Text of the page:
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my apologies ladies. I guess if I would have proof read what i wrote it would have made more sense.  The midwife will be available by phone if the student were to arrive before her.  The student is an hour closer to me than the midwife is.  So obviously the student would probably arrive first. Since I have quick births the actual midwife may not be here before baby came.  I didn't know if there were separate charges for a student and then the regular charge for a midwife.

 

 

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#7 of 12 Old 01-19-2012, 02:06 PM
 
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I don't see why you should pay the student!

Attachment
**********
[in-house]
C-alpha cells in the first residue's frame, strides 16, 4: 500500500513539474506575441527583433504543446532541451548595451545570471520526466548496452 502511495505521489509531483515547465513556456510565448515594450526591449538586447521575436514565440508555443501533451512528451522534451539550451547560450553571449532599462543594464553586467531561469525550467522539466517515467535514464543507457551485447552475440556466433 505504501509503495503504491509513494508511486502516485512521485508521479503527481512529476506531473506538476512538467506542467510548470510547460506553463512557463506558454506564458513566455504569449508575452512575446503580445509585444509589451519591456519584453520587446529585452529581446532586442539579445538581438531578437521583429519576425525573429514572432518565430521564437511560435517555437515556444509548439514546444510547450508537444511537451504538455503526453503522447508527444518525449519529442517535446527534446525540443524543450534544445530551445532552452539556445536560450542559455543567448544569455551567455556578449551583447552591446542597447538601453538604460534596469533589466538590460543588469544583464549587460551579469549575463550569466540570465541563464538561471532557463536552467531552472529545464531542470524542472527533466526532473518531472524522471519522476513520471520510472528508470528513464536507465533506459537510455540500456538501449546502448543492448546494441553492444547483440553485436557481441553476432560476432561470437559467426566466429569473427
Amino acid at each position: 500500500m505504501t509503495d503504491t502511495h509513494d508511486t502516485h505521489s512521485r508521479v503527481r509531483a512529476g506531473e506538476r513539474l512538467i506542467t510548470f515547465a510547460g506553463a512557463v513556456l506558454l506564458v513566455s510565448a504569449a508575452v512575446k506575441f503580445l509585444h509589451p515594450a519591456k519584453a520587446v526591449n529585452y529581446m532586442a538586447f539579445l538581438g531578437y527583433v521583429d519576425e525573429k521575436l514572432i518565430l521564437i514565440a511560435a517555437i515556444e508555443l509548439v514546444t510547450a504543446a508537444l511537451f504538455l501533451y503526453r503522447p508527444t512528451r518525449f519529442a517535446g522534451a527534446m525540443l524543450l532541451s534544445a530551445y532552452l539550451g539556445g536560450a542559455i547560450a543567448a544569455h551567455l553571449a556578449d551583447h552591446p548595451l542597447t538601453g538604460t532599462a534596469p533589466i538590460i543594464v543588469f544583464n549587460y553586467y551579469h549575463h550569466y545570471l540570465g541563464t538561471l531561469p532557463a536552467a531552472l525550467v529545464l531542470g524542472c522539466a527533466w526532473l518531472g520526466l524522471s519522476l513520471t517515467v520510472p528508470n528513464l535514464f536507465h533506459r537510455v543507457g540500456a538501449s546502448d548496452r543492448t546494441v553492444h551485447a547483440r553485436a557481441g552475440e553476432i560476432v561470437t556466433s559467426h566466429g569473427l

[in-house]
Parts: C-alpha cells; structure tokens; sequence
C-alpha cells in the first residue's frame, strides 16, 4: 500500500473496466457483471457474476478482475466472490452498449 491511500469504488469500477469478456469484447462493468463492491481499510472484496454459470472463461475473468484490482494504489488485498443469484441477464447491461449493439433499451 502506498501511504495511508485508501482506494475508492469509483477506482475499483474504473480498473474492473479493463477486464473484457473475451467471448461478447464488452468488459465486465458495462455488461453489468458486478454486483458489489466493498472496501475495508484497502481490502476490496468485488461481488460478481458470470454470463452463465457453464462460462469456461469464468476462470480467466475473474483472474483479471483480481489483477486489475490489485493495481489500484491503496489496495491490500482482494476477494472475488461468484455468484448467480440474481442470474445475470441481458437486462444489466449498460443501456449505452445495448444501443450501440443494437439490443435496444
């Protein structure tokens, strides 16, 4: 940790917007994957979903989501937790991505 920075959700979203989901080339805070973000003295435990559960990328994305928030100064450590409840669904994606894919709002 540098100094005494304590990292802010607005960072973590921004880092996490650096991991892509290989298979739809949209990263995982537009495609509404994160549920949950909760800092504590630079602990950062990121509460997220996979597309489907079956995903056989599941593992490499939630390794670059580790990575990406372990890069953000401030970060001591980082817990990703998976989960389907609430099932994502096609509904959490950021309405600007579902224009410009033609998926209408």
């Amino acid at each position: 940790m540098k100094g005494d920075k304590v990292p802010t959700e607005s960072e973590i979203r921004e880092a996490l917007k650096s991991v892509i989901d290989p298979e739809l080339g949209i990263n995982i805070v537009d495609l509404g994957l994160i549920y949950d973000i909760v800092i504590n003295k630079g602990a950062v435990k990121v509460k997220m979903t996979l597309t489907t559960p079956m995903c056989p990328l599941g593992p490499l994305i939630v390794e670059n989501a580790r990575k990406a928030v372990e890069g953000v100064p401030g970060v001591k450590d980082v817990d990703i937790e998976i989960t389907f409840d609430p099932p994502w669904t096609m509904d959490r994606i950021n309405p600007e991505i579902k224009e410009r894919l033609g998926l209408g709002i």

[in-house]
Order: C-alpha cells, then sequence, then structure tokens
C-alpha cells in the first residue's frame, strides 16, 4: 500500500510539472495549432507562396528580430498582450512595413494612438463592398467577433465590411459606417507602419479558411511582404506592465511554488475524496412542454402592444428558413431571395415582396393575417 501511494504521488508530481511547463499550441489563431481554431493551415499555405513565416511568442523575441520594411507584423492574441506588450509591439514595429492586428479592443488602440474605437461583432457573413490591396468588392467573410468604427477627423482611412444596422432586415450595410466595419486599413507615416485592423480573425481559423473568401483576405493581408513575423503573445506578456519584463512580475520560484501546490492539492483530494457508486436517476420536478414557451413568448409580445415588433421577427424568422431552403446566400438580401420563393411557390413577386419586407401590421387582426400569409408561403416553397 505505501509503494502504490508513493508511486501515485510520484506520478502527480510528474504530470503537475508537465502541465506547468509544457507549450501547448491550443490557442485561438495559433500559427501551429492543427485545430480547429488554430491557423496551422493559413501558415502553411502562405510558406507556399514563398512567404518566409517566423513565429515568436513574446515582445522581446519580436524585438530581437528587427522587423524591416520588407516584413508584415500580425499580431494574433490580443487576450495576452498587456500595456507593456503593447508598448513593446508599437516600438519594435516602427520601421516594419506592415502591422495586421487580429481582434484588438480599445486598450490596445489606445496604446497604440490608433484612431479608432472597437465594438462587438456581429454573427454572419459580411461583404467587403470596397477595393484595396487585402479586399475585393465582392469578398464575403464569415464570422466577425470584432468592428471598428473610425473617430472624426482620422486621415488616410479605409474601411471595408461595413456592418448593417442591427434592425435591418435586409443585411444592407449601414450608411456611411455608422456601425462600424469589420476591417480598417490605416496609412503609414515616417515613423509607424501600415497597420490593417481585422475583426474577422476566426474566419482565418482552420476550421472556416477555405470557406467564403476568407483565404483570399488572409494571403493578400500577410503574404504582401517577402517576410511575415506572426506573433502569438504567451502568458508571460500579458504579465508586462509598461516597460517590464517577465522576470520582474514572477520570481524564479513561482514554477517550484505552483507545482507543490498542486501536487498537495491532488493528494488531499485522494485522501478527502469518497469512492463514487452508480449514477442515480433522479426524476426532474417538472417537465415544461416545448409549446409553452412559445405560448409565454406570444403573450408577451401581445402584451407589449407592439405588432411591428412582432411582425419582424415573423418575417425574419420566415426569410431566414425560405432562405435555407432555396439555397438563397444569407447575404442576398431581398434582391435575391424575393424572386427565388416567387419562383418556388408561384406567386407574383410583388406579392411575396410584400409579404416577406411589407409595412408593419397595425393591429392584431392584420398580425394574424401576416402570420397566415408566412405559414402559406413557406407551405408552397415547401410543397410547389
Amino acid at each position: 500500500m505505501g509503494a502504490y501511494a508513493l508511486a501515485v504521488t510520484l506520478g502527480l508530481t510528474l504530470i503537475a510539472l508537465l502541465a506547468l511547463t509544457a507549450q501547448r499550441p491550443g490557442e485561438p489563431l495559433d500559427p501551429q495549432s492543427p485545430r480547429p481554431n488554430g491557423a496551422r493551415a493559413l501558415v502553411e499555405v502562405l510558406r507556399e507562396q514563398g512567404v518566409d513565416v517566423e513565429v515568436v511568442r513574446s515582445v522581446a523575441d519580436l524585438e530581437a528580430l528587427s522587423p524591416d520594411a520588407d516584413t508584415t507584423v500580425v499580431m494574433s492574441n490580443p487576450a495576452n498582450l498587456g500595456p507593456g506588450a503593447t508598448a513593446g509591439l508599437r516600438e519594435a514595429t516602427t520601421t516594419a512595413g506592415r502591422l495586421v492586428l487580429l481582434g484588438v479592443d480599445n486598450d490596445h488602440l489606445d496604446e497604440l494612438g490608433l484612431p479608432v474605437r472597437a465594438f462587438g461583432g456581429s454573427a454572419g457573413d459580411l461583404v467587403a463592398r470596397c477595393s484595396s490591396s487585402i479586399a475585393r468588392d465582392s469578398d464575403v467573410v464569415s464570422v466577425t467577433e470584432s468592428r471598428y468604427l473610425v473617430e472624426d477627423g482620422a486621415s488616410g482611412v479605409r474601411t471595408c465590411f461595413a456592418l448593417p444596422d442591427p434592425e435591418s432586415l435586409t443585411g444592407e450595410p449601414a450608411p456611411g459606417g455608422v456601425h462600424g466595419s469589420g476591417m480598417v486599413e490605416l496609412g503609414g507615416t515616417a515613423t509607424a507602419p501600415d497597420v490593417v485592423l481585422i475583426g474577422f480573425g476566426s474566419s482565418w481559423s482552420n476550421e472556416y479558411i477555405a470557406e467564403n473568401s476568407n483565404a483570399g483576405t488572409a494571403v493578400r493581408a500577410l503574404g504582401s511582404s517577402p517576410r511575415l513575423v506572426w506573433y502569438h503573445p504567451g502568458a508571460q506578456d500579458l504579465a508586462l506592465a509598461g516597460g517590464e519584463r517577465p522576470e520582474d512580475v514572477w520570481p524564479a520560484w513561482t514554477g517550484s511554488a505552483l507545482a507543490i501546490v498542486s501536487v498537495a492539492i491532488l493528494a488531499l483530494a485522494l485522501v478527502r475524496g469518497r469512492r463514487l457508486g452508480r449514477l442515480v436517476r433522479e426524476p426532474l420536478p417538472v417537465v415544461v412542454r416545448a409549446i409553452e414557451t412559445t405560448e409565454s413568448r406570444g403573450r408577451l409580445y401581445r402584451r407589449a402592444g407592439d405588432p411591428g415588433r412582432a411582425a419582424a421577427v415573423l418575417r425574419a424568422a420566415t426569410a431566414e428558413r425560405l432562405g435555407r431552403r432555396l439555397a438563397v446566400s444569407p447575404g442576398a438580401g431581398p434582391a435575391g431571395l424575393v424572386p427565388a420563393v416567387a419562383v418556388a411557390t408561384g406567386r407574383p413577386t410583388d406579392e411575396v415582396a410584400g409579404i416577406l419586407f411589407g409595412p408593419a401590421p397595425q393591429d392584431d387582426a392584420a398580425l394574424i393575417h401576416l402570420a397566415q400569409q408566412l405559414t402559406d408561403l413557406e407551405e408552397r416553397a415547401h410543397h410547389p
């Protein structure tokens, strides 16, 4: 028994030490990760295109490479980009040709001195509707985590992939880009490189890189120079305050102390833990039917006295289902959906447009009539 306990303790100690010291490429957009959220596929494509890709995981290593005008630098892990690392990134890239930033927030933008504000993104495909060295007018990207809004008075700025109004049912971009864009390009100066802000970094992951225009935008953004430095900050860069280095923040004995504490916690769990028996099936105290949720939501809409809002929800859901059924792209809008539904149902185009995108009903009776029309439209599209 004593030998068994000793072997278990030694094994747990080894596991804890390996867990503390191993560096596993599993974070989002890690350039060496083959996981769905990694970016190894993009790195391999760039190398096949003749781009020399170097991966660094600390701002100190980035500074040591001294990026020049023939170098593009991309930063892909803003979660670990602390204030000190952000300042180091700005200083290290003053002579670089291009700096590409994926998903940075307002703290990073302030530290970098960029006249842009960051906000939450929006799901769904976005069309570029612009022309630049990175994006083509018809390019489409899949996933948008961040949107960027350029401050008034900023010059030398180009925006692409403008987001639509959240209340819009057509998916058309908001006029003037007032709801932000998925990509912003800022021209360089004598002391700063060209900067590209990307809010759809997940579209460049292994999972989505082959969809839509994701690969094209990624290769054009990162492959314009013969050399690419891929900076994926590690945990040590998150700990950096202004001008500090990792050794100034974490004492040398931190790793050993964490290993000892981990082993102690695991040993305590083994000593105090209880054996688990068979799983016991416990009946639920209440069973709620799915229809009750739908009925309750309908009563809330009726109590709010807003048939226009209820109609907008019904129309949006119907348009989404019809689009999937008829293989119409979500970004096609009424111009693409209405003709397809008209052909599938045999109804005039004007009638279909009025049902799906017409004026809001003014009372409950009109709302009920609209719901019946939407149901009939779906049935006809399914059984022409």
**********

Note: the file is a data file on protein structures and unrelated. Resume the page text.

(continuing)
she is the one who gets the privilege to learn from your birth. You are allawing her to be there. You do not require her services.

 

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#8 of 12 Old 01-19-2012, 05:37 PM
 
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Quote:
Originally Posted by Lingab View Post

I didn't know if there were separate charges for a student and then the regular charge for a midwife.

 



That's because there shouldn't be. You should not be paying to have a student present.

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#9 of 12 Old 01-19-2012, 10:44 PM